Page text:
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Bracing for Impact: The Heavier Burden of Form PF Compliance on Private Funds

In the wake of amendments to Form PF introduced by the Securities and Exchange Commission (SEC) and the Commodity Futures Trading Commission (CFTC), and set to take effect on March 12, 2025, private funds—especially hedge funds—are at the threshold of adapting to a revamped regulatory environment.

As part of our ongoing Emerging Regulations Watch series, this blog highlights key modifications and their consequences for the sector, signaling a substantial transformation in the reporting and operational protocols of private funds amidst intensified oversight.

Form PF Compliance on Private Funds

Expanded Look-Through New From PF Requirements

The amendments introduce expanded look-through requirements, signifying a deeper dive into a fund’s investment activities. This change ensures greater transparency and better risk assessment by requiring funds to provide a more detailed analysis of their investments. The goal is to give regulators a clearer picture of the fund’s exposure and strategies, thereby enhancing oversight and systemic risk monitoring.


Nuanced Treatment of Derivatives

A critical aspect of the amendments is the nuanced treatment of derivatives, including swaps and credit default swaps (CDS) positions. One of the key updates revolves around how transactions with offsetting and partially offsetting legs are reported. Previously, the instructions allowed the filer to treat such legs of a transaction as a single position. However, under the revised instruction, each leg must be reported as a separate transaction, irrespective of whether it is offsetting, or partially offsetting, even if entered into with the same counterparty under the same master agreement. This requirement stands regardless of whether the filer traditionally reported these internally as a single transaction.

Additionally, the introduction of 10-year bond equivalents for interest rate derivatives mandates funds to present a more detailed view of their exposure. This change aims to refine the understanding of the risks associated with derivatives, contributing to more informed regulatory oversight and investment decisions. It underscores the regulators’ intent to enhance transparency and risk assessment by requiring a more granular level of reporting on derivative positions, which could have significant implications for the way funds manage and report their derivatives exposure.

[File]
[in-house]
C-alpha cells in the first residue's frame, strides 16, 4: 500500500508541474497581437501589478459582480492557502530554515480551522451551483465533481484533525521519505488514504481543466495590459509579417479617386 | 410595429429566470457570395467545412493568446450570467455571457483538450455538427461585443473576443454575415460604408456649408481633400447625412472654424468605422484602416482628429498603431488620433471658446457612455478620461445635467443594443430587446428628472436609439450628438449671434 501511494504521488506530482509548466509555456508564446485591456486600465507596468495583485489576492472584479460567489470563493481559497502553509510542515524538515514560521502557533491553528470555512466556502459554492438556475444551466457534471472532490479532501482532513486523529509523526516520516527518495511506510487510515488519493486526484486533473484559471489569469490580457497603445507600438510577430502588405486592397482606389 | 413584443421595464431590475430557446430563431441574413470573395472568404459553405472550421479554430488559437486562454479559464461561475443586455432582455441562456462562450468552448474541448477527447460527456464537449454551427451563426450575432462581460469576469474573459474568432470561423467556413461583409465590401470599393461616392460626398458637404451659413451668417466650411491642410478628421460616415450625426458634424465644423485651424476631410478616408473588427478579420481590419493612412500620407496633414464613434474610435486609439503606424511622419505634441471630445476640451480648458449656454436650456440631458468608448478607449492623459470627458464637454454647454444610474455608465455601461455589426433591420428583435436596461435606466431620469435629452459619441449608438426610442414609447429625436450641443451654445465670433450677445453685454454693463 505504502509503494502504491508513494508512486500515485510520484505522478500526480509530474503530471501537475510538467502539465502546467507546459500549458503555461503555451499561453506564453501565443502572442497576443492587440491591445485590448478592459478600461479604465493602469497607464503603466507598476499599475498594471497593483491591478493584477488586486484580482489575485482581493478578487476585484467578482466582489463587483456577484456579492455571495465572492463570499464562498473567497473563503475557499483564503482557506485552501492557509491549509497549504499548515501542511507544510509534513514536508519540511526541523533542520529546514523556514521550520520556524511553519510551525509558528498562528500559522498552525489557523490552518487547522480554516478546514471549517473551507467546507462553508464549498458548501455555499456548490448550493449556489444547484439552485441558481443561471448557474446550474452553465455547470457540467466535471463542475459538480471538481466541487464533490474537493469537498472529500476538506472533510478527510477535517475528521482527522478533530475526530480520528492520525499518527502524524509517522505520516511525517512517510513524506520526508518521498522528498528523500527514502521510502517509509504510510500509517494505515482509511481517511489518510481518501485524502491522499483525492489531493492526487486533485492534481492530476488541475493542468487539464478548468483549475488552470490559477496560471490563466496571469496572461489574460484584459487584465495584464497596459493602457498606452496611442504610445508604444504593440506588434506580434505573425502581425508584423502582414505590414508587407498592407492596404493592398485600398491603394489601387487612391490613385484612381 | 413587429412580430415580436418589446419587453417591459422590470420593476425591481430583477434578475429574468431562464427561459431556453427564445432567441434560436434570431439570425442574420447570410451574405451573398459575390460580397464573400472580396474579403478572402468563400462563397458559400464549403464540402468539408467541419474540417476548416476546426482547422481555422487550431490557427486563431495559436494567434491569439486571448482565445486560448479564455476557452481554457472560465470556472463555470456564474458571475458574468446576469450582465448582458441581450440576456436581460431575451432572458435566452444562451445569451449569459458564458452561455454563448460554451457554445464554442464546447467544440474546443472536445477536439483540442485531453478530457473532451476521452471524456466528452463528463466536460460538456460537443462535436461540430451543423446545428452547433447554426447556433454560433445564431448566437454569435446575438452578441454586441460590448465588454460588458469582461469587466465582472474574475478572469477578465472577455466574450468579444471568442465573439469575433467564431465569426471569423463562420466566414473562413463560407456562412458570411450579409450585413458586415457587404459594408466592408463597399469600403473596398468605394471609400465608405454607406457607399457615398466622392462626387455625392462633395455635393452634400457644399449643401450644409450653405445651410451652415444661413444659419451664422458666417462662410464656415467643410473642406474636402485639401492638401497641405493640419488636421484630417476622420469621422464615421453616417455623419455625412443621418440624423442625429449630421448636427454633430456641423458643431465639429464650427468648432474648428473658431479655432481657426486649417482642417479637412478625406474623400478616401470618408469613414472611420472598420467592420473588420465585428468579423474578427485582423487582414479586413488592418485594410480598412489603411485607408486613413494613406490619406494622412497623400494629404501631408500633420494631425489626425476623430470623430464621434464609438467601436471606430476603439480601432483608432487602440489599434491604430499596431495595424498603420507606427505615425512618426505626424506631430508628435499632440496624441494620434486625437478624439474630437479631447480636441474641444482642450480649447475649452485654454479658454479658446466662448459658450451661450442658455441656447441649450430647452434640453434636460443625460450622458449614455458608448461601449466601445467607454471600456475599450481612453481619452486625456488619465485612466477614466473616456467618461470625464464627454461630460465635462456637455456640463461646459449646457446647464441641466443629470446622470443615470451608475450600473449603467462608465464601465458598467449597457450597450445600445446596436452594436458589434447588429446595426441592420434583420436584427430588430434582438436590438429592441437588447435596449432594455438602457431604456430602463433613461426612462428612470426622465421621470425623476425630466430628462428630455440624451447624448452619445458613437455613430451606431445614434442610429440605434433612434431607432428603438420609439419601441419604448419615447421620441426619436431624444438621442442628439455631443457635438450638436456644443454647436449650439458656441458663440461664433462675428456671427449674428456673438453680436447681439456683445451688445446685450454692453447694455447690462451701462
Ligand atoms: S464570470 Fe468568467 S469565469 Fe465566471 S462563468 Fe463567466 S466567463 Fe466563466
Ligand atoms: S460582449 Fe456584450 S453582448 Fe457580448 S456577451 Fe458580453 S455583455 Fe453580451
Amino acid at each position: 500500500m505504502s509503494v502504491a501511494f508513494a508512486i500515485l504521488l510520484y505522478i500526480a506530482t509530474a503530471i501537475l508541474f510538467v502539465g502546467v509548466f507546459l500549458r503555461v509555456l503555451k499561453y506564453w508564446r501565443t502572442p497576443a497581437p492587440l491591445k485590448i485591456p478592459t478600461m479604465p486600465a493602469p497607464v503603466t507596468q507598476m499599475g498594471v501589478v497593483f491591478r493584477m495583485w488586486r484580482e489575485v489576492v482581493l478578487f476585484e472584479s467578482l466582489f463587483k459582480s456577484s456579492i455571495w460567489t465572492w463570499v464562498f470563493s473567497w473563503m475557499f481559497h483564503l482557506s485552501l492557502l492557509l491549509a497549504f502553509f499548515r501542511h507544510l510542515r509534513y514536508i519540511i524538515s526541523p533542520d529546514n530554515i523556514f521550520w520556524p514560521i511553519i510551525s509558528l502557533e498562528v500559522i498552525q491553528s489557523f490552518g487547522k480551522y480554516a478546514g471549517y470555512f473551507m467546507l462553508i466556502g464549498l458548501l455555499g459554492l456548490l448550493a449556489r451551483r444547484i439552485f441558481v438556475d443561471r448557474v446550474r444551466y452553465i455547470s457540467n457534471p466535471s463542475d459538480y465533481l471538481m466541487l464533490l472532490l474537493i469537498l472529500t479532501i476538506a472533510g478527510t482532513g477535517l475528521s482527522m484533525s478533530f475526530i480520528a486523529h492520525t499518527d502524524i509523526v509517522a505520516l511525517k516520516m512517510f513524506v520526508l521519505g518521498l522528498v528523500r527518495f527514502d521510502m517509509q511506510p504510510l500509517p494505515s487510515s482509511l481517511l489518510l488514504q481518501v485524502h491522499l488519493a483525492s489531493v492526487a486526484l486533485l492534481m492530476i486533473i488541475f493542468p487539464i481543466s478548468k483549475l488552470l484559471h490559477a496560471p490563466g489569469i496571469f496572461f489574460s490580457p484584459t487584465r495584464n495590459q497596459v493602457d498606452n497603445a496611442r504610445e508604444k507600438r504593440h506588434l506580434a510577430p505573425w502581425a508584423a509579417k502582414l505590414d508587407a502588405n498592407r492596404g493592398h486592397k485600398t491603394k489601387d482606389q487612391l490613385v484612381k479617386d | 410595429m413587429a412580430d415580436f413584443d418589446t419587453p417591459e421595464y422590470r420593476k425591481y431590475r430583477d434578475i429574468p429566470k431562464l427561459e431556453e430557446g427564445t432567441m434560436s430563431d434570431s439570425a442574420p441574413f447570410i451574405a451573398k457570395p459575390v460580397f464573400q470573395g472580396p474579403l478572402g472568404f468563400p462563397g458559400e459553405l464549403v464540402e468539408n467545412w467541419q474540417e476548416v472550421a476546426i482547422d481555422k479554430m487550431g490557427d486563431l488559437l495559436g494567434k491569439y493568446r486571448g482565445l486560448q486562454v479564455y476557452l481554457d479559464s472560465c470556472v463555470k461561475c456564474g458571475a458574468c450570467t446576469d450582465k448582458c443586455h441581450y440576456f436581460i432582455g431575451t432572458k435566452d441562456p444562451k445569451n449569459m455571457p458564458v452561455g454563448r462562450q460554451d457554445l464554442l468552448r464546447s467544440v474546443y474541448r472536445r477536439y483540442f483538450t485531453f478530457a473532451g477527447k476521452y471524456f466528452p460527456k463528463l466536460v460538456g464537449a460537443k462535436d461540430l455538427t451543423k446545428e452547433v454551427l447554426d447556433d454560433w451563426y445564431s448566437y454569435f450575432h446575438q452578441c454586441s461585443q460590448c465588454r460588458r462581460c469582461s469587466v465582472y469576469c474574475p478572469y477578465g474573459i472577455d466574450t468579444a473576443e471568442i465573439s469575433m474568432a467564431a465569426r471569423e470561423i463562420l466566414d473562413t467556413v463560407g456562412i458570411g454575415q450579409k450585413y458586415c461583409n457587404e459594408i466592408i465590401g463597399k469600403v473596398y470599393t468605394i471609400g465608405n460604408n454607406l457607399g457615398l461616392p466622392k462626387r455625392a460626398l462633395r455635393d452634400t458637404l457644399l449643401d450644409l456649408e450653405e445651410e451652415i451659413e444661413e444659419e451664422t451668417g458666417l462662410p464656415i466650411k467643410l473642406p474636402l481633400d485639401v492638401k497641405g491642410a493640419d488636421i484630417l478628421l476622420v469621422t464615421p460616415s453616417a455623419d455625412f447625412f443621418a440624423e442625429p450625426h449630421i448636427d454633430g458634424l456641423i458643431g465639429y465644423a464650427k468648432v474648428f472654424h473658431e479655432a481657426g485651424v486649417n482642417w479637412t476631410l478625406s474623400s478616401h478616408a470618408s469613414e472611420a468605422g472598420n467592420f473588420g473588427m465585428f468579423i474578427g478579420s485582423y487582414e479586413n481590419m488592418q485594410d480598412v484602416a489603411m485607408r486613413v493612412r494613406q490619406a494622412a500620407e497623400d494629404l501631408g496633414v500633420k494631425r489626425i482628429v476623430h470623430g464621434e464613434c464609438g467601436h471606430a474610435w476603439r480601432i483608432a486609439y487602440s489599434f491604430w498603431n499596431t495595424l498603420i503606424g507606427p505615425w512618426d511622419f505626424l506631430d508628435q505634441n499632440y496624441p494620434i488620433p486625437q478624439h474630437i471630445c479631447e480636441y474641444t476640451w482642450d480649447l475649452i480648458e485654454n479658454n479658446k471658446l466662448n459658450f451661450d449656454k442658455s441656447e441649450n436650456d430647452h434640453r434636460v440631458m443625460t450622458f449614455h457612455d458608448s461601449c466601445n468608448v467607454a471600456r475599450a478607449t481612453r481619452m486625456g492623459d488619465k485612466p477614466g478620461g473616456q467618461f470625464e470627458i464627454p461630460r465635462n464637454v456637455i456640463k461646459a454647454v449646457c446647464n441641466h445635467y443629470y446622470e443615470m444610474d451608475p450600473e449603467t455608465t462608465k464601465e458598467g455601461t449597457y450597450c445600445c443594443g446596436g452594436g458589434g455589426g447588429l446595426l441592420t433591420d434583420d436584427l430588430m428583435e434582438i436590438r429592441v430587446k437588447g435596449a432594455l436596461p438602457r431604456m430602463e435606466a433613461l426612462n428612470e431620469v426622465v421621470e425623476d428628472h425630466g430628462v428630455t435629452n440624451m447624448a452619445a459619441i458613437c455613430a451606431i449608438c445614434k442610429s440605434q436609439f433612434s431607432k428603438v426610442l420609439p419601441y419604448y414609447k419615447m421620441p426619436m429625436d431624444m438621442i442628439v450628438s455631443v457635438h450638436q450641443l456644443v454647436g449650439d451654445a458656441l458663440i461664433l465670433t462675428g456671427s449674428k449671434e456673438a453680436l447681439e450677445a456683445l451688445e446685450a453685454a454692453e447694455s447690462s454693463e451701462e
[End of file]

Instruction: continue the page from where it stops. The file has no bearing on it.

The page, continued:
Differentiated Treatment of Master Feeder Structures under Form PF

The Form PF amendments also address the differentiated treatment of master-feeder structures, mandating separate Form PF filings under certain conditions. This change could significantly impact the operational and reporting workflows of many funds, highlighting the need for adapted strategies to comply with the new regulatory demands.


Broadening of Regulatory Scope for Form PF Reporting

The recent adjustments in the treatment of “other private funds” for threshold testing and reporting significantly broaden the scope for regulatory scrutiny. Previously, certain investments in other private funds could be disregarded to determine whether investment advisers were required to file Form PF. This approach also influenced the determination of qualifying hedge funds and impacted the thresholds for reporting as large hedge fund advisers, large liquidity fund advisers, and large private equity fund advisers.

Under the new regulations, this exception has been removed. Investments in other private funds are no longer allowed to be disregarded, marking a critical shift in the regulatory perspective. This change could significantly affect the filing requirements and categorization of funds, potentially requiring more investment advisers to file Form PF and altering their status as a large hedge fund, large liquidity fund, or large private equity fund advisers.


New Reporting Requirements Under Form PF Amendments

The introduction of new reporting requirements covers a range of operational and investment activities. This includes the types of funds, internal private fund investments outside of master-feeder structures, detailed inquiries into fund performance, including internal rate of return (IRR), and industry-specific exposures. These requirements underscore a comprehensive approach to capturing the nuances of fund operations and risk profiles.


Implications for the Industry Amidst Form PF Changes

These changes underscore a shift towards greater regulatory oversight and aim to enhance systemic risk monitoring and increase transparency within the private funds sector. As funds adapt to these new requirements, the industry is likely to see a reshaping of reporting practices. To effectively manage and scale their operations in light of these regulatory changes, fund managers must leverage technology partners and innovative solutions to ensure compliance.


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